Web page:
Aarskog syndrome is an inherited disease that affects a person's height, muscles, skeleton, genitals, and appearance of the face. Inherited means that it is passed down through families.
Causes, incidence, and risk factors:
Aarskog syndrome is a genetic disorder. It affects mainly males, but females may have a milder form. The condition is caused by changes (mutations) in a gene called "faciogenital dysplasia" (FGDY1).
- Belly button that sticks out
- Bulge in the groin or scrotum (inguinal hernia )
- Delayed sexual maturation
- Delayed teeth
- Downward palpebral slant to eyes
- Hairline with a "widow's peak"
- Mildly sunken chest (pectus excavatum )
- Mild to moderate mental problems
- Mild to moderate short stature which may not be obvious until the child is 1 - 3 years old
- Poorly developed midportion of the face
- Rounded face
- "Shawl" scrotum , testicles that have not come down (undescended)
- Short fingers and toes with mild webbing
- Single crease in palm of hand
- Small, broad hands and feet with short fingers and curved-in 5th finger
- Small nose with nostrils tipped forward
- Top portion of the ear folded over slightly
- Wide groove above the upper lip, crease below the lower lip
- Wide-set eyes with droopy eyelids
Signs and tests:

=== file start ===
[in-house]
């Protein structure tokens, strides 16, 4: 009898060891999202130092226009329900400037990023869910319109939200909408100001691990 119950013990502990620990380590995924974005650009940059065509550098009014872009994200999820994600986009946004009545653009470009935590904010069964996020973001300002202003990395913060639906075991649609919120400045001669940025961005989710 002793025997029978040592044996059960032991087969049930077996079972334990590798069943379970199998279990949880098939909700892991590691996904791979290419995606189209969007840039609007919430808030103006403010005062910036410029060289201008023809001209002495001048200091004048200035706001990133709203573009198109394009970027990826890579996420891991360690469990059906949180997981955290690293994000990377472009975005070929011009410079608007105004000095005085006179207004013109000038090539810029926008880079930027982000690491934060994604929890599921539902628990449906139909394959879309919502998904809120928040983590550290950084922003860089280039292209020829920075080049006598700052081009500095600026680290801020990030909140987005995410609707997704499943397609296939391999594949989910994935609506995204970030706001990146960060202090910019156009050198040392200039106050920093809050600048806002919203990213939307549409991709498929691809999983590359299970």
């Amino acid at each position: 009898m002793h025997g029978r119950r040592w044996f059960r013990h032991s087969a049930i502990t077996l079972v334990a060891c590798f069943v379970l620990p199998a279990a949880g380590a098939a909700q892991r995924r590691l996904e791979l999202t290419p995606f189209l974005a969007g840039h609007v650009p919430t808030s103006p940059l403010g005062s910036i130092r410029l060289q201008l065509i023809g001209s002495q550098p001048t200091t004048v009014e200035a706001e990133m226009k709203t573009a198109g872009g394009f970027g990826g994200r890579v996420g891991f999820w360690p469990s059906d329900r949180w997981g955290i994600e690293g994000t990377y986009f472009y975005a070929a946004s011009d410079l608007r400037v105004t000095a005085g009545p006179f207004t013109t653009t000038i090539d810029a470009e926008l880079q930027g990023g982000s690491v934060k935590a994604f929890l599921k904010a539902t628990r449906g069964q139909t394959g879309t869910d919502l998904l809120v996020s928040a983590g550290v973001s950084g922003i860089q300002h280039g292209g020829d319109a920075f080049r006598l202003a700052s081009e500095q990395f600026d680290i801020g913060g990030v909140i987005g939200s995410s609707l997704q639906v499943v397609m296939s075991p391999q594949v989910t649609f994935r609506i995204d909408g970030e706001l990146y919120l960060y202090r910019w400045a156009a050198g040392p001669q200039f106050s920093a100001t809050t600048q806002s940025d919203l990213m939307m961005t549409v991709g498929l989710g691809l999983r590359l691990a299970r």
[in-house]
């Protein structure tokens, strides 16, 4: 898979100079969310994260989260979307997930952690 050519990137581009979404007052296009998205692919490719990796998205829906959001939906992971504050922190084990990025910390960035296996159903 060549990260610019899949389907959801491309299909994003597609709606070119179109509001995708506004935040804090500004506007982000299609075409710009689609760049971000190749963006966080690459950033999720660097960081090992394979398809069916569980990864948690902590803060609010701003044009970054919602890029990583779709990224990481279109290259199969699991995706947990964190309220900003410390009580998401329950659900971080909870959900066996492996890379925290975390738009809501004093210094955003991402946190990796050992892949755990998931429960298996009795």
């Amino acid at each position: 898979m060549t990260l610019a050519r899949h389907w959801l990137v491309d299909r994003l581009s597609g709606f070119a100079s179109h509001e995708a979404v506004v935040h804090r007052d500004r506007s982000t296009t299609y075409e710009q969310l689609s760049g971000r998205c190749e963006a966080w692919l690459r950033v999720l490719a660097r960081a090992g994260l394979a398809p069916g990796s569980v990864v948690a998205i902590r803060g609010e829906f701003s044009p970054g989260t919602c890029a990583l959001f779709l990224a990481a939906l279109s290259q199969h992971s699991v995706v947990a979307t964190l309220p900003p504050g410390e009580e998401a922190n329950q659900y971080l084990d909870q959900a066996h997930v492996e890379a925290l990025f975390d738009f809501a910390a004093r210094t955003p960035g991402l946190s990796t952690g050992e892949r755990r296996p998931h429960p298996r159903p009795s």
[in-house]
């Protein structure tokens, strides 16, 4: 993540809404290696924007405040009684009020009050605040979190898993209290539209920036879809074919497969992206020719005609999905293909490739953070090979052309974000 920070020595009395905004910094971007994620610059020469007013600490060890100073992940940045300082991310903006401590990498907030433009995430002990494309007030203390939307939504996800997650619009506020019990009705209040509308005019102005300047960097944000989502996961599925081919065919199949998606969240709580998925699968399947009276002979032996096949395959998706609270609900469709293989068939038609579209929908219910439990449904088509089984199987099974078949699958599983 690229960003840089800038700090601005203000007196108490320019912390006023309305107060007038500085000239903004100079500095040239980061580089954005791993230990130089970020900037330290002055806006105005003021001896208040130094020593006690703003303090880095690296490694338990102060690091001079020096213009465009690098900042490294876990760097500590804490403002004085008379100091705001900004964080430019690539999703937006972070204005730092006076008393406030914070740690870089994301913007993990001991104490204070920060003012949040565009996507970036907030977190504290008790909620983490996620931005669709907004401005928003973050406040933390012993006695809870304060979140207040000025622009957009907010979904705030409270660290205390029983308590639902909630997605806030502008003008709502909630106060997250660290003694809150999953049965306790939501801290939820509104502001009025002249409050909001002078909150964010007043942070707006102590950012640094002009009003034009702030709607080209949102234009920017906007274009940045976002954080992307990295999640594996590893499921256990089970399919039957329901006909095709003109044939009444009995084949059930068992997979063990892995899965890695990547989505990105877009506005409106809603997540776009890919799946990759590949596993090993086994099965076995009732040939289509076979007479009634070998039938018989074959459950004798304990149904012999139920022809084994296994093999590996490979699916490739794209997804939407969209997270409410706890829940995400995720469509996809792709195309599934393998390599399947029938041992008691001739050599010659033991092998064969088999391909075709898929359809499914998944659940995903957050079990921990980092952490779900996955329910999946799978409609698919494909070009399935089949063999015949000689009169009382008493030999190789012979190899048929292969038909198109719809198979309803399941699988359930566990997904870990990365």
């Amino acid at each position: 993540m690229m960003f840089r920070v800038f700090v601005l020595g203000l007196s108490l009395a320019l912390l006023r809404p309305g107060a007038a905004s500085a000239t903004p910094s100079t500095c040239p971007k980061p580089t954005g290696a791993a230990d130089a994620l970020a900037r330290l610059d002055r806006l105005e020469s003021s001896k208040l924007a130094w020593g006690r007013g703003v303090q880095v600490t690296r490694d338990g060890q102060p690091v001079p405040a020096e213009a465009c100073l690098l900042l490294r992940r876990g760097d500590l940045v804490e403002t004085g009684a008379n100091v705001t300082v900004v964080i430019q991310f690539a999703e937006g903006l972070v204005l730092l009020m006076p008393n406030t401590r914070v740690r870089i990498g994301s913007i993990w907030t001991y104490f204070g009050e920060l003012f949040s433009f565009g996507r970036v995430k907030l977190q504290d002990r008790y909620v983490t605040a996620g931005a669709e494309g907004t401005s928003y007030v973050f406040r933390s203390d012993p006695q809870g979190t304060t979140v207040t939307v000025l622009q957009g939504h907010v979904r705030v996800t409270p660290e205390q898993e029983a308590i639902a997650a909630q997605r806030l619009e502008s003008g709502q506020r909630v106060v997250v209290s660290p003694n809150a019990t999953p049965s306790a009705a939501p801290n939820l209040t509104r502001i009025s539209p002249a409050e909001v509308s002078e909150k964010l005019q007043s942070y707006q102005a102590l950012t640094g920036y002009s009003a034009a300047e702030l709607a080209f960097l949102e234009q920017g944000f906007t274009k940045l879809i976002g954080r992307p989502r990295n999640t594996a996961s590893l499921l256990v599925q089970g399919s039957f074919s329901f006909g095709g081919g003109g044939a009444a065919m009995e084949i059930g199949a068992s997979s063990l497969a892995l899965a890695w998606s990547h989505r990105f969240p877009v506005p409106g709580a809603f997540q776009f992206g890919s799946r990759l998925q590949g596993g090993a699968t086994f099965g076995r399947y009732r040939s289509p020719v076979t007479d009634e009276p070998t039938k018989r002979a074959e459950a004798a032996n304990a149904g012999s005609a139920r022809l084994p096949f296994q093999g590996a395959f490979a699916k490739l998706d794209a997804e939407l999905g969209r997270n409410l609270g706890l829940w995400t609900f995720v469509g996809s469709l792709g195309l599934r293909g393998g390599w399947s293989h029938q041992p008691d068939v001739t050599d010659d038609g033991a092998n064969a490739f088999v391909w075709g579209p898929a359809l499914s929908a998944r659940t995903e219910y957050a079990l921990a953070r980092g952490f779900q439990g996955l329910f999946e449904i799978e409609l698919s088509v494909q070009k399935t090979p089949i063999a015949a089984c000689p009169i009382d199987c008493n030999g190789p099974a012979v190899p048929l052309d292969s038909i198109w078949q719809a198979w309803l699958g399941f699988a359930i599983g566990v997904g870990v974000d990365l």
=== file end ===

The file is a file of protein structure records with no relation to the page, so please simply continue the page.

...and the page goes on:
- Genetic testing for mutations in the FGDY1 gene
Moving the teeth (orthodontic treatment) may be done for some of the abnormal facial features.
The MAGIC Foundation for Children's Growth is a support group for Aarskog syndrome and can be found at www.magicfoundation.org .
Some people may have mild degrees of mental slowness, but affected children usually have good social skills. Some males may have problems with fertility.
- Cystic changes in the brain
- Difficulty growing in the first year of life
- Poorly aligned teeth
- Undescended testicle
Calling your health care provider:
Call your health care provider if your child has delayed growth or if you notice any of the symptoms described here. Seek genetic counseling if there is a history of Aarskog syndrome in your family. Contact a genetic specialist if your doctor thinks you or your child may have Aarskog syndrome.
Prenatal testing may be available for those with a family history of the condition or known mutation of the gene.
|Review Date: 2/5/2008|
Reviewed By: Chad Haldeman-Englert, MD, Division of Human Genetics, Children's Hospital of Philadelphia, Philadelphia, PA. Review provided by VeriMed Healthcare Network.
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